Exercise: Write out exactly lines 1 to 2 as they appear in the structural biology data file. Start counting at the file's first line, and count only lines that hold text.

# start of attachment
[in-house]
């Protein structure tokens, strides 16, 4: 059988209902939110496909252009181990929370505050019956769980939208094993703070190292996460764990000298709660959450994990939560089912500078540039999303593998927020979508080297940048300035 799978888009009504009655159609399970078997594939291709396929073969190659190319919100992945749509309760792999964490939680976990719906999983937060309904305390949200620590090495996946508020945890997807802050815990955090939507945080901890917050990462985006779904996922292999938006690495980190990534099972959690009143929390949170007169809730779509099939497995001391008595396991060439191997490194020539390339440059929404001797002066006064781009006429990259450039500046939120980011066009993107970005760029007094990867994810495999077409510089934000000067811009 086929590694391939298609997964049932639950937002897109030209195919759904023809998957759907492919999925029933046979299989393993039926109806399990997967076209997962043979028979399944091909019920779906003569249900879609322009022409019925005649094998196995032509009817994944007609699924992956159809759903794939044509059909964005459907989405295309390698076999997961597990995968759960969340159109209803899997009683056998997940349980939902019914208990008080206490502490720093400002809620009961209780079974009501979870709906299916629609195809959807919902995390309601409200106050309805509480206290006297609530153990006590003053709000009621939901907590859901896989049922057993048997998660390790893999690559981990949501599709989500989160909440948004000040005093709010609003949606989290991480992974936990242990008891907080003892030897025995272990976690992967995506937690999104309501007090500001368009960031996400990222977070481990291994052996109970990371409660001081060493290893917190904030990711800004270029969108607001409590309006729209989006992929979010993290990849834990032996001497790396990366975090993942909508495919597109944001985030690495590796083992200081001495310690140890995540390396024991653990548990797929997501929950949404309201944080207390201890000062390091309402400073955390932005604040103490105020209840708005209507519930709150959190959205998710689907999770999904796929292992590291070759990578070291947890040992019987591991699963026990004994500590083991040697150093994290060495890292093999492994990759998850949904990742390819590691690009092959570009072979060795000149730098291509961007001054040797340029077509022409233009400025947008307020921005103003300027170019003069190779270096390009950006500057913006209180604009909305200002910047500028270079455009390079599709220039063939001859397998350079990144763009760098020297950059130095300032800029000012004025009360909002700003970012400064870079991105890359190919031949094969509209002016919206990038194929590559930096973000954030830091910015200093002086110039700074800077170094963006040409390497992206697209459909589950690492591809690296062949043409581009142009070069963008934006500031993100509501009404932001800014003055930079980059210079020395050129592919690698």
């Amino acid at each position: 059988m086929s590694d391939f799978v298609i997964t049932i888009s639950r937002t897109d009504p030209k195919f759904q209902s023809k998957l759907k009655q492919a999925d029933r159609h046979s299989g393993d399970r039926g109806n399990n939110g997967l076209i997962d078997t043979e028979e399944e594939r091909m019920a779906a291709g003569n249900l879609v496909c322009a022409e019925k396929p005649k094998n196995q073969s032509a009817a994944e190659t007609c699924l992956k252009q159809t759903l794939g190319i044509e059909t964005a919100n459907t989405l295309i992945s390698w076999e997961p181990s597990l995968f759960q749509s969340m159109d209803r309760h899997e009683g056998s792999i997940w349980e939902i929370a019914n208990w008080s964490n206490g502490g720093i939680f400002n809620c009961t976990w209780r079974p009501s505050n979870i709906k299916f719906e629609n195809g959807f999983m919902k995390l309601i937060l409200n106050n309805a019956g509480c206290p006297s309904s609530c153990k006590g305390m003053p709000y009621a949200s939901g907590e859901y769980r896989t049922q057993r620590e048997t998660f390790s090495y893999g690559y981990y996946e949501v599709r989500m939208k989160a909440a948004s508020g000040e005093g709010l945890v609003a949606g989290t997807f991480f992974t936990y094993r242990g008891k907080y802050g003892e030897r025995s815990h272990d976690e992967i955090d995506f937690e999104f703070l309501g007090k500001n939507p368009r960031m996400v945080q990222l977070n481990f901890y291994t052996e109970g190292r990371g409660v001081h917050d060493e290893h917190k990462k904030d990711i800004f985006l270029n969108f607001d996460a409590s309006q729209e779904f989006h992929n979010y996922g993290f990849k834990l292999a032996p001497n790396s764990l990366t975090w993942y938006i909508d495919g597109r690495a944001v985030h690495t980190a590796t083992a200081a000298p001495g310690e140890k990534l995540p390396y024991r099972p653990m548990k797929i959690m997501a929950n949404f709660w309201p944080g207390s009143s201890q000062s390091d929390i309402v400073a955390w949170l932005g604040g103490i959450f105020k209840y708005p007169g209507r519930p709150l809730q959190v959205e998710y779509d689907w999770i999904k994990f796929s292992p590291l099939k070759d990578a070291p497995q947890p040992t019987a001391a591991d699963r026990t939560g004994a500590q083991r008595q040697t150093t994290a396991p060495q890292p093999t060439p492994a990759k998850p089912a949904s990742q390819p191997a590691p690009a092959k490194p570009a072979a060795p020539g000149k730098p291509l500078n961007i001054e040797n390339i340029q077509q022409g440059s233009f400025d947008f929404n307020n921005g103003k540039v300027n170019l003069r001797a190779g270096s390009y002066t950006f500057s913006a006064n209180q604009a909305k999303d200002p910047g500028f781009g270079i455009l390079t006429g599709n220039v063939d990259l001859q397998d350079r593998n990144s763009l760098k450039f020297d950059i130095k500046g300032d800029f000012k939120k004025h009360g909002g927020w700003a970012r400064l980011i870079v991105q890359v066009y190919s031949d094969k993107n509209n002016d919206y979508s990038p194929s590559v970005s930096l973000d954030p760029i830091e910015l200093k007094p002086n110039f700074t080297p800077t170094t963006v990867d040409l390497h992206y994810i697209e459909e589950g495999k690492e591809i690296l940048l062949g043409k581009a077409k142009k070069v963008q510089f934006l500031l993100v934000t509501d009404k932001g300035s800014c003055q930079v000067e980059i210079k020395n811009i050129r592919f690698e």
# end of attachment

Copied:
[in-house]
């Protein structure tokens, strides 16, 4: 059988209902939110496909252009181990929370505050019956769980939208094993703070190292996460764990000298709660959450994990939560089912500078540039999303593998927020979508080297940048300035 799978888009009504009655159609399970078997594939291709396929073969190659190319919100992945749509309760792999964490939680976990719906999983937060309904305390949200620590090495996946508020945890997807802050815990955090939507945080901890917050990462985006779904996922292999938006690495980190990534099972959690009143929390949170007169809730779509099939497995001391008595396991060439191997490194020539390339440059929404001797002066006064781009006429990259450039500046939120980011066009993107970005760029007094990867994810495999077409510089934000000067811009 086929590694391939298609997964049932639950937002897109030209195919759904023809998957759907492919999925029933046979299989393993039926109806399990997967076209997962043979028979399944091909019920779906003569249900879609322009022409019925005649094998196995032509009817994944007609699924992956159809759903794939044509059909964005459907989405295309390698076999997961597990995968759960969340159109209803899997009683056998997940349980939902019914208990008080206490502490720093400002809620009961209780079974009501979870709906299916629609195809959807919902995390309601409200106050309805509480206290006297609530153990006590003053709000009621939901907590859901896989049922057993048997998660390790893999690559981990949501599709989500989160909440948004000040005093709010609003949606989290991480992974936990242990008891907080003892030897025995272990976690992967995506937690999104309501007090500001368009960031996400990222977070481990291994052996109970990371409660001081060493290893917190904030990711800004270029969108607001409590309006729209989006992929979010993290990849834990032996001497790396990366975090993942909508495919597109944001985030690495590796083992200081001495310690140890995540390396024991653990548990797929997501929950949404309201944080207390201890000062390091309402400073955390932005604040103490105020209840708005209507519930709150959190959205998710689907999770999904796929292992590291070759990578070291947890040992019987591991699963026990004994500590083991040697150093994290060495890292093999492994990759998850949904990742390819590691690009092959570009072979060795000149730098291509961007001054040797340029077509022409233009400025947008307020921005103003300027170019003069190779270096390009950006500057913006209180604009909305200002910047500028270079455009390079599709220039063939001859397998350079990144763009760098020297950059130095300032800029000012004025009360909002700003970012400064870079991105890359190919031949094969509209002016919206990038194929590559930096973000954030830091910015200093002086110039700074800077170094963006040409390497992206697209459909589950690492591809690296062949043409581009142009070069963008934006500031993100509501009404932001800014003055930079980059210079020395050129592919690698």